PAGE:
Why Pilot Batch Brewing is Important for Fat Head’s

Will Kmetz brewed on the large production system for Fat Head’s Brewery for a little over a year and also had experience in the cellar. Teaming up with owner Matt Cole to head up the small-batch production for the Cleveland-area brewery is an important aspect to keep the innovation (and taps) flowing for 365 days a year.

“I have an understanding of how the large-scale production works, and with [Matt’s] decades of experience and in brewpubs, we work pretty well together and have a pretty good relationship and how to translate beers from a small scale to a large scale, it’s really our goal here,” Kmetz said.

“We wish we could make Crumbleberry on the production level, but can’t just because of the sheer amount of blueberry puree that’s in there. But that’s probably the most popular one out of here. We keep that on tap at all times.”

IPA brands like Strange Magic and Groovy Juice were birthed on the system and scaled up to production levels.

“There are some things that we can do here that we can’t do there and vice versa, so it’s really just coming up with what’s the best compromise between those two,” Kmetz said. “How can we create a product that’s similar on both sides. That’s where Matt and I’s relationship comes in.”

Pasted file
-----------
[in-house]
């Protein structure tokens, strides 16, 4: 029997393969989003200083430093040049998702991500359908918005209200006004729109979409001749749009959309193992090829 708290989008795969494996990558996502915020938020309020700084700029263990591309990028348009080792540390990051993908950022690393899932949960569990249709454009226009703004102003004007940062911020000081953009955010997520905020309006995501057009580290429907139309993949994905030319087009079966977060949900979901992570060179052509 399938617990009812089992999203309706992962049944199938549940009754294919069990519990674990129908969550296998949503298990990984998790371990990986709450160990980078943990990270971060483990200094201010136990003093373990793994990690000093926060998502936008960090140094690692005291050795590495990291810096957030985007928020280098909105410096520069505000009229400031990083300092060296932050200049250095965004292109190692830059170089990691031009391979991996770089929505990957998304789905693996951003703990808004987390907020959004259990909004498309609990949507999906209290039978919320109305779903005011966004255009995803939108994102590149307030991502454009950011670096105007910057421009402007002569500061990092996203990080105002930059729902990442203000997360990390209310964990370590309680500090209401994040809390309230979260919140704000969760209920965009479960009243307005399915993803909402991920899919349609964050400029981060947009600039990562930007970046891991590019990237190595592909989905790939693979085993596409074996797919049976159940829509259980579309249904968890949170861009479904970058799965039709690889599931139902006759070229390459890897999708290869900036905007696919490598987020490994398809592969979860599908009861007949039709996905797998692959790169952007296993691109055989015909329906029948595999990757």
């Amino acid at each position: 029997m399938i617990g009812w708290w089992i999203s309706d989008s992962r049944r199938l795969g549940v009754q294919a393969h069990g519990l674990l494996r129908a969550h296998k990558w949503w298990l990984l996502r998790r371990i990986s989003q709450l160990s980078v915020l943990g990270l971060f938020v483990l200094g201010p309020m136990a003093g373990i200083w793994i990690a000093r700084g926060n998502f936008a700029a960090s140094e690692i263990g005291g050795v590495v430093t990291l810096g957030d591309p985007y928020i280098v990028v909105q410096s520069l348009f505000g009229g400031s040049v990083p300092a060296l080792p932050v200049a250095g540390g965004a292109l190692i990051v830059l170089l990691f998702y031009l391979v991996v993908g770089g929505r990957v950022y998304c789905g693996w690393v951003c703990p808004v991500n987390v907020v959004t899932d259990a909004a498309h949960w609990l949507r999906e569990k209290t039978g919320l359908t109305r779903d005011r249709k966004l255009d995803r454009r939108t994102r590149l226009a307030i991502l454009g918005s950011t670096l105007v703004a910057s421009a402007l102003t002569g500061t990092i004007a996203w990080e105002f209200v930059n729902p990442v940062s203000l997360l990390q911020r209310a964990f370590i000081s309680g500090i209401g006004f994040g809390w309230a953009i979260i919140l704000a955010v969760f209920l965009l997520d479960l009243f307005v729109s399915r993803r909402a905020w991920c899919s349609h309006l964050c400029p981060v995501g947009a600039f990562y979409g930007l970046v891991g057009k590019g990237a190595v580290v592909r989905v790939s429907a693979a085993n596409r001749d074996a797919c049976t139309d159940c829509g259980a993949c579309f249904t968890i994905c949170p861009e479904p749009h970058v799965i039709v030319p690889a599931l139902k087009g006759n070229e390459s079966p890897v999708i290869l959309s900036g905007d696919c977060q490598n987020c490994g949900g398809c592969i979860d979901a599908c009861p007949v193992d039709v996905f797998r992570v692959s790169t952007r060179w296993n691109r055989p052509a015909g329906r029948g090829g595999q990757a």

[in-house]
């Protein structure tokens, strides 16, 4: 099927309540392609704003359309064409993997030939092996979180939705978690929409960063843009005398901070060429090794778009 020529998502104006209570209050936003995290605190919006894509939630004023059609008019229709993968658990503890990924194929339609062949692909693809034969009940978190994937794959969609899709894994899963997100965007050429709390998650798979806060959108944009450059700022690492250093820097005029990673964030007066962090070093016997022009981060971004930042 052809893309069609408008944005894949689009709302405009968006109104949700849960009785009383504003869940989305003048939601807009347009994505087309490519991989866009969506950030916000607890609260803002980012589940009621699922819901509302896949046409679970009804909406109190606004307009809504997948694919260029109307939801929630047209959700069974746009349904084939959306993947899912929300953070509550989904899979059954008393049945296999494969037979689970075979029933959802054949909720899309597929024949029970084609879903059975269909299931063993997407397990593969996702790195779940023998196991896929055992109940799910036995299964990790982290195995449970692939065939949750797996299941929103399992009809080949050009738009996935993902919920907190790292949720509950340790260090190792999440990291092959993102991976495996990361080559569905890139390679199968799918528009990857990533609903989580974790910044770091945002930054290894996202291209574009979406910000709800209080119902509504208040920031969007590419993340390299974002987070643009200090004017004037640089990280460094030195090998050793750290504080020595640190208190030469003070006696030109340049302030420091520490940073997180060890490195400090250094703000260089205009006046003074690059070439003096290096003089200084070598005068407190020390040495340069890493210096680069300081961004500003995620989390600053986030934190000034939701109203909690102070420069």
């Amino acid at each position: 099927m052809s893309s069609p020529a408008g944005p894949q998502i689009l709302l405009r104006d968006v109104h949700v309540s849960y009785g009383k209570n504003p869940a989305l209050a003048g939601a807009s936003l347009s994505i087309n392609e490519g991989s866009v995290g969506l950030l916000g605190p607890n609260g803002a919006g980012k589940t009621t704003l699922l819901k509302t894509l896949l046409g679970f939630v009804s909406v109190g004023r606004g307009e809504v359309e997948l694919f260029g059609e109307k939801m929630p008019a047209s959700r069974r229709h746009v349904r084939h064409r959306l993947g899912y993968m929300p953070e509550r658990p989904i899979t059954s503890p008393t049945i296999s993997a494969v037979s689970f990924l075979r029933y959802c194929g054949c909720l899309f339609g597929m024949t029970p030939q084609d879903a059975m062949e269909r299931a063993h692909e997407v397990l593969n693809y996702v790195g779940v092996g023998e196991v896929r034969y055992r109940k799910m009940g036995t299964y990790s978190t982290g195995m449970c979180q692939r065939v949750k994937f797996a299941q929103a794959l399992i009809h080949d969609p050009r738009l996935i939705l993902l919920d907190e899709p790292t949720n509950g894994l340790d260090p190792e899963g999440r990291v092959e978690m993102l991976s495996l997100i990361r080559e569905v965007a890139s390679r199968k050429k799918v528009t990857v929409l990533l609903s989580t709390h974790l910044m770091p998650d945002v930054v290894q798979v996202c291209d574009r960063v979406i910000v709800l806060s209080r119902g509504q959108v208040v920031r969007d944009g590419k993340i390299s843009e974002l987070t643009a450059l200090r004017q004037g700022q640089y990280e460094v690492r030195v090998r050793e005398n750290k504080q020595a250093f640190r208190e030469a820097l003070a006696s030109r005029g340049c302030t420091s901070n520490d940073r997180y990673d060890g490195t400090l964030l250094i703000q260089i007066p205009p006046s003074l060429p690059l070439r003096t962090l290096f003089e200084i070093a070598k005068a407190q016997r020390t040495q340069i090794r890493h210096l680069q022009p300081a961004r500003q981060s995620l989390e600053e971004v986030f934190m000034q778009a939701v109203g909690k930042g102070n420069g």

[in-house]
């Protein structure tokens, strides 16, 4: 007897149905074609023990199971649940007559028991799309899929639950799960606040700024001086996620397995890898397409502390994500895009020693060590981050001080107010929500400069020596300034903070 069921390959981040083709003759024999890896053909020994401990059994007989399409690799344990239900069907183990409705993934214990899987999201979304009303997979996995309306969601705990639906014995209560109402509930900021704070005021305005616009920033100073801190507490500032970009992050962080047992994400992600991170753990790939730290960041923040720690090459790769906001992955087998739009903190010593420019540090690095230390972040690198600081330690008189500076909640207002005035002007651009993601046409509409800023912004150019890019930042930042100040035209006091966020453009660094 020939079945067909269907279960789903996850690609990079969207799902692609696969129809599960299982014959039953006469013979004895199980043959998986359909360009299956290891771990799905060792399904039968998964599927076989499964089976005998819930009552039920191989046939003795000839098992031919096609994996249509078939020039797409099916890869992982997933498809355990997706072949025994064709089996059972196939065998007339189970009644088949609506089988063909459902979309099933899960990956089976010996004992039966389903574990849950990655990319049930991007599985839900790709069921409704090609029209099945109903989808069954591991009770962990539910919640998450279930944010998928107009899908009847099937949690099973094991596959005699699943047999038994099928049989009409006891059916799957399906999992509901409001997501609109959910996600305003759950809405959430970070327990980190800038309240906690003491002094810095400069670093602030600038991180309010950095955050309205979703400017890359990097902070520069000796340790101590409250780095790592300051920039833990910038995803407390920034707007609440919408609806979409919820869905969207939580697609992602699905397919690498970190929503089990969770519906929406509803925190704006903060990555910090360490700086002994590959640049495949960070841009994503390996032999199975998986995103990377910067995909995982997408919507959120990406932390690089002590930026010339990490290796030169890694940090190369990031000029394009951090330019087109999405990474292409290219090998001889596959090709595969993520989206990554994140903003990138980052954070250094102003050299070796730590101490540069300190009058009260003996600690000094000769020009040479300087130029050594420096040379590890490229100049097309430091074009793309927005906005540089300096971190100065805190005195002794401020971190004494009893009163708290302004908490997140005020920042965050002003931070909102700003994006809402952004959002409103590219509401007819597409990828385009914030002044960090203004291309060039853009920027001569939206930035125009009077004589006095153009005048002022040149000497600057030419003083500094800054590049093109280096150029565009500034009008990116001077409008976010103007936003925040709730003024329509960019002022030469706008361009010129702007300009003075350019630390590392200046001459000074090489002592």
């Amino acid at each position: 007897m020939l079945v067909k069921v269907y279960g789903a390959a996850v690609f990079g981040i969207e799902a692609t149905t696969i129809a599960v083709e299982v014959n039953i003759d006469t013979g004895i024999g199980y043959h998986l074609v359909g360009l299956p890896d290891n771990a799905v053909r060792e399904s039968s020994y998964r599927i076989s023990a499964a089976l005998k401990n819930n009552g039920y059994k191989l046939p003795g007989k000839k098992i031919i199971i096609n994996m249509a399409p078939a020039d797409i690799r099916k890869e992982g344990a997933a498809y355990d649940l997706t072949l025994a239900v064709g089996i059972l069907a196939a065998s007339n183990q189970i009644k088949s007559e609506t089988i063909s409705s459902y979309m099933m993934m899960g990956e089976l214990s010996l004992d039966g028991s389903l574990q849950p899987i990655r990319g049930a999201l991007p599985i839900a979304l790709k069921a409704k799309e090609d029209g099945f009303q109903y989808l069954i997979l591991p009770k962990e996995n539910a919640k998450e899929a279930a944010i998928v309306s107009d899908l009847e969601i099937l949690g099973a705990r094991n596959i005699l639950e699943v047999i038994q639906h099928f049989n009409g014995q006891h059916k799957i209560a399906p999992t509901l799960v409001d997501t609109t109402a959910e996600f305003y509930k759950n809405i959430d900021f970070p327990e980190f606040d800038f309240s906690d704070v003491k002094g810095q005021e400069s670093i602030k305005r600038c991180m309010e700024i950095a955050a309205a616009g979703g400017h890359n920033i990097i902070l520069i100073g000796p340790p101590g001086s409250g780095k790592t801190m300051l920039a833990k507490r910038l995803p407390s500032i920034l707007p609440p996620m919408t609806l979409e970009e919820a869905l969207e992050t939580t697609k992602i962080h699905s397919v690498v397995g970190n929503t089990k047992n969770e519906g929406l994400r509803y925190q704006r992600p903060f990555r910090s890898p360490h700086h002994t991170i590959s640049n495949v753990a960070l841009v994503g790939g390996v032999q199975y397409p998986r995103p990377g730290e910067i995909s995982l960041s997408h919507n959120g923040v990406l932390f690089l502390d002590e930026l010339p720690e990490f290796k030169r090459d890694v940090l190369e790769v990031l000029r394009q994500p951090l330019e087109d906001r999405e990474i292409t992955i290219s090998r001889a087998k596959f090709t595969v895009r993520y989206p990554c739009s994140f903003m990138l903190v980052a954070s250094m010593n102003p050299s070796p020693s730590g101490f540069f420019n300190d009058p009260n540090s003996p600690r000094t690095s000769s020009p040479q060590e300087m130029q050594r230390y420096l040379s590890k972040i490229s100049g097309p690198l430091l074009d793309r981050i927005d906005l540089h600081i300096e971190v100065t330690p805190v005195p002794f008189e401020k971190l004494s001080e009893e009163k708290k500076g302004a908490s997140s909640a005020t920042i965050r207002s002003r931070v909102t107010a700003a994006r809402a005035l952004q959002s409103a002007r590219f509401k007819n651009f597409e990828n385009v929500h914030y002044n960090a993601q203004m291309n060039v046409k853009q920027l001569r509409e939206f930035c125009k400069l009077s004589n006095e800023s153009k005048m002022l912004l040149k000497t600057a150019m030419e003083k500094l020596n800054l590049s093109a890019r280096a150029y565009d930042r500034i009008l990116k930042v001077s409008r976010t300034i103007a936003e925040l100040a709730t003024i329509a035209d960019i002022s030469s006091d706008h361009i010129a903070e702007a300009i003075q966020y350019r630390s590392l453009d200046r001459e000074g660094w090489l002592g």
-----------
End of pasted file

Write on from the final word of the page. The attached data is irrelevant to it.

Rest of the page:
Co-founder Matt Cole (who is the subject of Brewer’s January/February cover story) explained that the 15-barrel pilot system was brought in to complement the 70-barrel production facility which was built in 2018 to give the expansive taproom more variety, some extra barrelled stuff along with some seltzers, Lagers, and experimental hop trials along with competition beers that are sent out. It’s worked wonders for the multi-time GABF winners.

READ MORE: Why Developing a Sensory Language is Key

“Even some of our beers that, even though they don’t always scale up, pound for pound. I think a lot of conceptually start here,” Cole said.

Brewing around once a week, Kmetz said the brewhouse makes about 600 barrels per year, a step down from the 45,000 barrels the production facility puts out.

“But it’s here for restaurant, variety, and R&D, and we’re not particularly worried about pumping out a whole bunch of beer,” he said. “We will make stuff over here but really we only plan just like a few months in advance to try and get a feel for, ‘Can we do it over there?’ Or is it something that we’re looking to do over there even?”

Smaller seasonals are a good idea to look into as Fat Head’s makes Spooky Tooth Pumpkin Spice Ale in production, but the pilot system instead makes Pumpkin Chucker, an imperial chocolate Stout.

“So a lot of stuff like that, we’re filling the gaps in seasonality,” Kmetz said.

Photo courtesy Fat Head’s Brewery

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